Wearing out? When I saw the first signs I began looking for another one. I alerted friends, described its wonders, and asked them to keep an eye out. I scanned the kitchen departments in stores. So far there have been no satisfying results. Mixing spoons are too spoonish, spatulas remain flat and my Spoonula? Spatoon? Spoonispatula? It seems to be one-of-a-kind.


My lips curls in a pout and I want to stomp my feet in a major hissy-fit. Don't want some other spoon, want one EXACTLY like this one, only new. Bless those pals who have tried to locate a substitute. The efforts are appreciated. If I ever find THE SPOON? I'm buying half a dozen, maybe more.


Thursday, January 21, 2010


Just as I thought. There are a couple of pieces missing in my head this morning. I suppose that's what I get for sleeping on my left side. My brain leaked. Please excuse me while I try to find a tool for connecting the parts back into some sort of working order.

In the meantime, for your edification, the following quote:

I don't necessarily agree with everything I say. -Marshall McLuhan,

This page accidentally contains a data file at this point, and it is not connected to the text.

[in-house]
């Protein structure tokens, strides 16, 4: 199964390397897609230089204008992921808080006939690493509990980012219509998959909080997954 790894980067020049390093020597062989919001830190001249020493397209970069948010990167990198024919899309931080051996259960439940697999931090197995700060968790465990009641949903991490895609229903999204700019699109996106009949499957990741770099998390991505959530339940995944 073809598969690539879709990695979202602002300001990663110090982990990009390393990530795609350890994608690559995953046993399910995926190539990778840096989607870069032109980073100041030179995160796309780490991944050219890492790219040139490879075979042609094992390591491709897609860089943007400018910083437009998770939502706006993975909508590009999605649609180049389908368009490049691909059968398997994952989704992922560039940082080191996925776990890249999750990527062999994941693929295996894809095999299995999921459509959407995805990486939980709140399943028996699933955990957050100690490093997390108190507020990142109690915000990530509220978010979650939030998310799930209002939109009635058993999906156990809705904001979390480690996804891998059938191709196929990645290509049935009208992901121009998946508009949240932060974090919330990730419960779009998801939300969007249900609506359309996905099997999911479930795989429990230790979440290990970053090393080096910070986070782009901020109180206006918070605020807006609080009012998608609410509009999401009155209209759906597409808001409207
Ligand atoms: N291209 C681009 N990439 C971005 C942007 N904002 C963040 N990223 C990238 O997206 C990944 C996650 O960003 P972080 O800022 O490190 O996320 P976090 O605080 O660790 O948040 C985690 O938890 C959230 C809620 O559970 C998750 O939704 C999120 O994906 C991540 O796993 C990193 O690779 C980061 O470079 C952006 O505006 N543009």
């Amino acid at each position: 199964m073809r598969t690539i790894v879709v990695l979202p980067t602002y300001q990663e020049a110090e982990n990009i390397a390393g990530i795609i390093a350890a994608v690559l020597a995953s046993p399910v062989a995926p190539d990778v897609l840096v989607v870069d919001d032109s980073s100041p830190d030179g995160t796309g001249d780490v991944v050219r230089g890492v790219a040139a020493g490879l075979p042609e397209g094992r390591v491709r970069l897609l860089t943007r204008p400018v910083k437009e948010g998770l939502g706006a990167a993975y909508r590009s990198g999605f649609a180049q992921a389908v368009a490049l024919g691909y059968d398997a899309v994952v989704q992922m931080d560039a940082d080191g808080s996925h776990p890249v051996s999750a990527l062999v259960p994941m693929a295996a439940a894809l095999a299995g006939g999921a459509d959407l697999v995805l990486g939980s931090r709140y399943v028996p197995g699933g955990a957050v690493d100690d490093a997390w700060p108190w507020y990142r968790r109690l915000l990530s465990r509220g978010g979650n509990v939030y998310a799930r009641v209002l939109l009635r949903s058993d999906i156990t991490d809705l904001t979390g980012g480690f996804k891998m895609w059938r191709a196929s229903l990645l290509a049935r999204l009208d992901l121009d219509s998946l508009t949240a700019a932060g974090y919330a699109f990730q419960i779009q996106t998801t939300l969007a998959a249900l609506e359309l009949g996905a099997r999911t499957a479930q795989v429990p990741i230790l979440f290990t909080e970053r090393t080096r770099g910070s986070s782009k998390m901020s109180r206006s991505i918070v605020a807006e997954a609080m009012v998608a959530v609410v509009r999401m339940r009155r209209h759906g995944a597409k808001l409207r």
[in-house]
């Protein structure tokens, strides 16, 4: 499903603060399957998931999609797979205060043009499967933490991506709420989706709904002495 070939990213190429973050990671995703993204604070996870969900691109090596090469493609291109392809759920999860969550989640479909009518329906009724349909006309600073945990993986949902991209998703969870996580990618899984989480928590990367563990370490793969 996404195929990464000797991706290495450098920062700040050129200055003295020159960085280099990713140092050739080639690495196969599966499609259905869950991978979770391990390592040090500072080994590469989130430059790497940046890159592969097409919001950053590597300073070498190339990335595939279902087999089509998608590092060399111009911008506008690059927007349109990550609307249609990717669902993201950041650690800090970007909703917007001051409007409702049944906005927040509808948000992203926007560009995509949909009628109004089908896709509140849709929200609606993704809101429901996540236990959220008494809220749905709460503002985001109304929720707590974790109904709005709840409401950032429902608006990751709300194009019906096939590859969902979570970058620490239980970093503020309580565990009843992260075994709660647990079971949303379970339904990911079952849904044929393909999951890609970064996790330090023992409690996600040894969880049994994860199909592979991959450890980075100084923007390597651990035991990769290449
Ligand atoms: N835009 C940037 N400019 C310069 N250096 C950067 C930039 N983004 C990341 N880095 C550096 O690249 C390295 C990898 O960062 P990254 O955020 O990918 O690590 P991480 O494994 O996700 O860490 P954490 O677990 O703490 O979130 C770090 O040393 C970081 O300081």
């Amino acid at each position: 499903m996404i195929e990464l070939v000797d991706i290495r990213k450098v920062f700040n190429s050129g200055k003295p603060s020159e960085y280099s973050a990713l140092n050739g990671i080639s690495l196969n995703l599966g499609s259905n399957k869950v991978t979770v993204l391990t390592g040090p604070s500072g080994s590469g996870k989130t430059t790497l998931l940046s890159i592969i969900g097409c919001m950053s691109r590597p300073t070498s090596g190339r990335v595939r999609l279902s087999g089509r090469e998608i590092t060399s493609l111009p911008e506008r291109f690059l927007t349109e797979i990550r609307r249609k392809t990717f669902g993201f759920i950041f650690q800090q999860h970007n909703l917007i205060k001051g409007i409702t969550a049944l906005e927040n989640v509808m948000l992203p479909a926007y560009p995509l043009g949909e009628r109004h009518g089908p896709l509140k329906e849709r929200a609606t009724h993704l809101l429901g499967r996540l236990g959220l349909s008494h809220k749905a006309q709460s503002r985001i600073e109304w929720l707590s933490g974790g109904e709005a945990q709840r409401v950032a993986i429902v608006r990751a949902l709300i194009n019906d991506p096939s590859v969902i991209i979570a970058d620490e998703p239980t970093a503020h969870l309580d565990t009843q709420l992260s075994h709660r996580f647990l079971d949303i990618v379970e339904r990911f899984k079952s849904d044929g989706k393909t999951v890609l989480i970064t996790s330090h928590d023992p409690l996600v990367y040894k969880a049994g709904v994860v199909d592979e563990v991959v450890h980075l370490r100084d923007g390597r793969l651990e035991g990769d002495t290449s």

cultural historian and communications theorist (1911-1980)

Wednesday, January 20, 2010

Earth Hour 2010


Earth Hour 2010 will take place Saturday, March 27, at 8:30 pm. Please join millions of people around the world in turning off the lights for Earth Hour to raise awareness and demand action to fight climate change.

I won't be needing lights since March 27th is my birthday. The glow of candles on my cake should be enough to illuminate a goodly portion of the western hemisphere!

http://www.myearthhour.org

Tuesday, January 19, 2010

I've lived here on the Oregon coast for fifteen years and the storms continue to amaze me. They seldom attain hurricane status but what they lack in that level of intensity they make up in tenacity and repetitiveness.

The storms here don't skip a decade, or a year, or even a month in winter. They line up across the Pacific and march in wave, after wave. The intervals between can span a week, but more often will be a couple of days, or like the current series, will provide a few hours of misty, breezy respite before gathering to hurl themselves back at us with gusto. Our TV weather prognosticators work to discover new ways to break the news: no less than 80% chance of rain any day for the next week.

At home we judge the rain by standards acquired over the time we've lived here. If we need to leave the shelter of the porch the sky to the south gets scanned. If those clouds are dark the deluge is only moments away. We keep an eye on the creek that crosses the field. A "decent" day of rain will back it up into the meadow. If the rain is "getting good" the drainage creeklet in the pasture behind us overflows to create a shallow body of water we call Lake Louise. The broader Lake Louise gets, the more our driveway resembles a small river, and the more I find myself praying for sunshine.